Crinklaw’s mom and dad, Sandra Malette and Thomas Malette, who both died in their 60s, would tell Crinklaw about the good times they had at Double Axel concerts during the band’s early days.
Crinklaw’s first husband, Thomas Ghostlaw, died of cancer in 1997. Crinklaw said they never attended a Double Axel gig. She’s been with her second husband, Kevin Crinklaw, for 23 years. Their second date involved Double Axel.
“They’re so easy to dance to and just a great bunch of guys,” Crinklaw, a psychotherapist, said.
She recalled an incident at the Green Bowl experienced with Kevin on their first night there as a couple. It was their second date. The band had just sat down during a break.
“They had seen us dancing and invited us over to sit with them to have a drink,” she said.
From then on, whenever Double Axel played at the Green Bowl, Tammy and Kevin were there.
“We didn’t miss one week of them being there. Even twice when I was very sick and not feeling well at all, we still made it there,” Crinklaw said. “They were just kind of local celebrities to us. Even though they were from Potsdam, when they came to the Green Bowl, everybody dusted their shoes off and headed out there.”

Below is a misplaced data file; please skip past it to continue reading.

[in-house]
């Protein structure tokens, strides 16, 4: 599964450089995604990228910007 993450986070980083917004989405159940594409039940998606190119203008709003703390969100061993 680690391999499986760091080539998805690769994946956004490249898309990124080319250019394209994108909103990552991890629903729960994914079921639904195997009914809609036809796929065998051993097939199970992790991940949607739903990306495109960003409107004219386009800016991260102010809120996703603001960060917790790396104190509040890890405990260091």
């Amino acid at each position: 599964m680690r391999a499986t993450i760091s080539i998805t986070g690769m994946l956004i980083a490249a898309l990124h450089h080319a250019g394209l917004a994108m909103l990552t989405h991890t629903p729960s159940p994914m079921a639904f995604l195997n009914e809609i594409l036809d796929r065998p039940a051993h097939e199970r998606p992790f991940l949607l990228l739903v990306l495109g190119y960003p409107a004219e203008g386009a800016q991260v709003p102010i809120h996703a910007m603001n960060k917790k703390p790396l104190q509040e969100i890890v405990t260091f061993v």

There were other bands that played there, but none like Double Axel.
“You could get a seat on those nights,” Crinklaw said. “It wasn’t packed. When Double Axel was there, there were no seats. You had to get there early if you wanted to sit. And once you got your seat, you didn’t need it. You put your coat down and sat your drink on the table, but you didn’t sit much. When they were there, I don’t think we sat out two dances all night long. We were exhausted by the time we got home.”
It was a sad occasion in the Burke community about a dozen years ago when the Green Bowl closed, and especially with it, the realization that Double Axel would lose its local venue.